WASHINGTON—NAB wants to know if it was April Fools’ Day when Verizon submitted a letter to the FCC urging regulatory restrictions on broadcasters that choose to deploy services using the Next Generation TV transmission standard, ATSC 3.0. Patrick McFadden, NAB’s associate general counsel, filed an ex parte with the FCC on Tuesday, Oct. 24, in response to the Oct. 19 letter from Verizon that it says required FCC protection from local broadcasters to ensure Verizon is not “forced” to incur costs associated with carrying Next Gen signals during retransmission consent negotiations.
“It is amusing that Verizon attempts to portray itself as the powerless little guy when dealing with local broadcasters,” wrote McFadden, citing Verizon’s $250 billion in assets. “It is absurd to suggest that a company with that kind of size, revenue and market power can be “forced” by its programming partners to agree to unacceptable terms in voluntary, free-market negotiations.”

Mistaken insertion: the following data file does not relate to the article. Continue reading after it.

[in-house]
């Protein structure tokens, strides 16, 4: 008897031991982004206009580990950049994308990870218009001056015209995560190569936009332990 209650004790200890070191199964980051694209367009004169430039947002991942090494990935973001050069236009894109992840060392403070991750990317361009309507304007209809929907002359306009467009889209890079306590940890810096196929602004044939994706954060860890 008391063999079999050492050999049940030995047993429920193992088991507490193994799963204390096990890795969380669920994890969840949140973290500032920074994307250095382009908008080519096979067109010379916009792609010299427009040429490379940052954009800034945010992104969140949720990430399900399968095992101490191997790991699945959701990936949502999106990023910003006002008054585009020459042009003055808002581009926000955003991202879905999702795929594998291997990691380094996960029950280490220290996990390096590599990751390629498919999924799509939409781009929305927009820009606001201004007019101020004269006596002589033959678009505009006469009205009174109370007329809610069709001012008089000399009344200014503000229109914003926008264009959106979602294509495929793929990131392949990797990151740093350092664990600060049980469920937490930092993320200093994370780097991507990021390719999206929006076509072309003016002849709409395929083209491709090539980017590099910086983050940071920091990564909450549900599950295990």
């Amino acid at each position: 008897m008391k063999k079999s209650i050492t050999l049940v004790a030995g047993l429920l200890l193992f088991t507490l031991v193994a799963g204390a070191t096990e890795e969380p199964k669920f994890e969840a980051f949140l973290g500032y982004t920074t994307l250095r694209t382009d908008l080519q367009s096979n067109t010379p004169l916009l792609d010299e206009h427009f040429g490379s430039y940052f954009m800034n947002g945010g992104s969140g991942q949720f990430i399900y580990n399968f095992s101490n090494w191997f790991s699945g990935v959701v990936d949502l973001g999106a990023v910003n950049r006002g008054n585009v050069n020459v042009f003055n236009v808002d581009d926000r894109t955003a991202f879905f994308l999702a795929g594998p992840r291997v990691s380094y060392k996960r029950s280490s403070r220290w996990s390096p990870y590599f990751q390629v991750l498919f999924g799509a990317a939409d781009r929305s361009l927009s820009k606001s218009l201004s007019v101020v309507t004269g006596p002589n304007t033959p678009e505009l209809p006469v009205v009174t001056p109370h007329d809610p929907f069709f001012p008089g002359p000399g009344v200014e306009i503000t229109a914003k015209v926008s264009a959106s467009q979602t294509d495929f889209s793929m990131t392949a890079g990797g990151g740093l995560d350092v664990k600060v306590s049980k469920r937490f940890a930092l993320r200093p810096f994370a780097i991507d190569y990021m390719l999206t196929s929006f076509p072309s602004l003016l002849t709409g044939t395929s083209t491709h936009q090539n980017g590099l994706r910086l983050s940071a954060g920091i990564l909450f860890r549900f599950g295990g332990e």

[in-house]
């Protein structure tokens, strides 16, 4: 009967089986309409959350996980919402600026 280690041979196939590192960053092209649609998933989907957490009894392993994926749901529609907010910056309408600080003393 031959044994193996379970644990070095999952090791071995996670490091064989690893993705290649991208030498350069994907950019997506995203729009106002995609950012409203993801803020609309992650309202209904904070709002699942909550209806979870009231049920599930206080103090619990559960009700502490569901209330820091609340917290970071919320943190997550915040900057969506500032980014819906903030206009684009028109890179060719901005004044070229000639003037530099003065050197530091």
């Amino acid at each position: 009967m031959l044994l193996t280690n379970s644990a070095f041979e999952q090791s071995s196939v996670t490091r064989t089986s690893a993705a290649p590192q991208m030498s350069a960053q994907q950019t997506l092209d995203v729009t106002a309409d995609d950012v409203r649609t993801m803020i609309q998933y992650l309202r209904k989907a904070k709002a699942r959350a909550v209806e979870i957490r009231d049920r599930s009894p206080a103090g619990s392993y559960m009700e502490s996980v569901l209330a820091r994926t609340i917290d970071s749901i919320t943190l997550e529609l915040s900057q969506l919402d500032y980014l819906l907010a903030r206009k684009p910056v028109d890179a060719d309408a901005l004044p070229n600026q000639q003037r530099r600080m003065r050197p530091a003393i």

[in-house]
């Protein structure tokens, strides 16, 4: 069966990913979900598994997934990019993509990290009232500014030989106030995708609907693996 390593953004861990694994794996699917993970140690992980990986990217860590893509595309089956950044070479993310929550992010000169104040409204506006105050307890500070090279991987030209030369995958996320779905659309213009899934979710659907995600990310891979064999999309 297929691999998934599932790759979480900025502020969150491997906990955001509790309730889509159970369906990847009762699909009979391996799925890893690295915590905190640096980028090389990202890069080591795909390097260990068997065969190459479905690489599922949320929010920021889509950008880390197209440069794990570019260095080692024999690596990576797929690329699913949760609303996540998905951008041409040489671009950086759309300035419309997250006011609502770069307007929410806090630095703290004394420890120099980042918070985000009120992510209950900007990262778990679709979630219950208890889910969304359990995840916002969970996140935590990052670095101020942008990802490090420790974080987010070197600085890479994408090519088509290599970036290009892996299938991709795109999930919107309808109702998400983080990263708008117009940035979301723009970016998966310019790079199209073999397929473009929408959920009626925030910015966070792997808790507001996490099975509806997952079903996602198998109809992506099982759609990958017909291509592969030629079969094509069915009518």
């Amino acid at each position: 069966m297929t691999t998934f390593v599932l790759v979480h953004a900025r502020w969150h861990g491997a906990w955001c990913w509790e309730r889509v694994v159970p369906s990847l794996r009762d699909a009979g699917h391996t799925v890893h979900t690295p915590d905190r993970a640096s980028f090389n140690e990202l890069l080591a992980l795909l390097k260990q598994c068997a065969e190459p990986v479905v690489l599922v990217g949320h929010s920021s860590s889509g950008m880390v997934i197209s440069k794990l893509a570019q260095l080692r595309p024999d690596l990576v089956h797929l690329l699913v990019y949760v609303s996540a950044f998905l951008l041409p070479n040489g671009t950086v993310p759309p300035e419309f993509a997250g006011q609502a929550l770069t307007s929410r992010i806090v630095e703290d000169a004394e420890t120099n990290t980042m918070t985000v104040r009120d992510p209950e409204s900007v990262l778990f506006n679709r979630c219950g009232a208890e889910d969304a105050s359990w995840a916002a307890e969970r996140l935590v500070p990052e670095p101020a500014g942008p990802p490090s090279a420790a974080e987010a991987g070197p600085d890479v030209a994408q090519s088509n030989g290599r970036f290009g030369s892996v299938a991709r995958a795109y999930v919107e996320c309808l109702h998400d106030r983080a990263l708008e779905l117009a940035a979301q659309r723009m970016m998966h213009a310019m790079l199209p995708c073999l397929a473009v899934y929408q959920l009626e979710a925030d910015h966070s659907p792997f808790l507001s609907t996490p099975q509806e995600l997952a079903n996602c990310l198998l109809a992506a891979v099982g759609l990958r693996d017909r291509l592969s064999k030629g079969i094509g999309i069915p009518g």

McFadden also calls it a “farce” that Verizon is saying it is concerned that subscribers need to buy new equipment to receive Next Gen signals, but that the company charges a set-top box fee to view HD content included in subscriptions.
“Verizon undoubtedly has a motive to hamstring such innovation by imposing needless and unreasonable regulatory burdens on broadcasters,” wrote McFadden. He poses that one reason for this could be that Verizon is testing its own 4K television service. “Restricting the ability of broadcasters to deliver a competing 4K service, which will require adoption of a new transmission standard, could be one strategy for stemming Verizon’s losses of pay-TV subscribers.
“We urge the commission to reject Verizon’s needlessly burdensome proposals for shackling its competitors in the market for programming delivery,” McFadden finished.
For a comprehensive list of TV Technology’s ATSC 3.0 coverage, see our ATSC3 silo.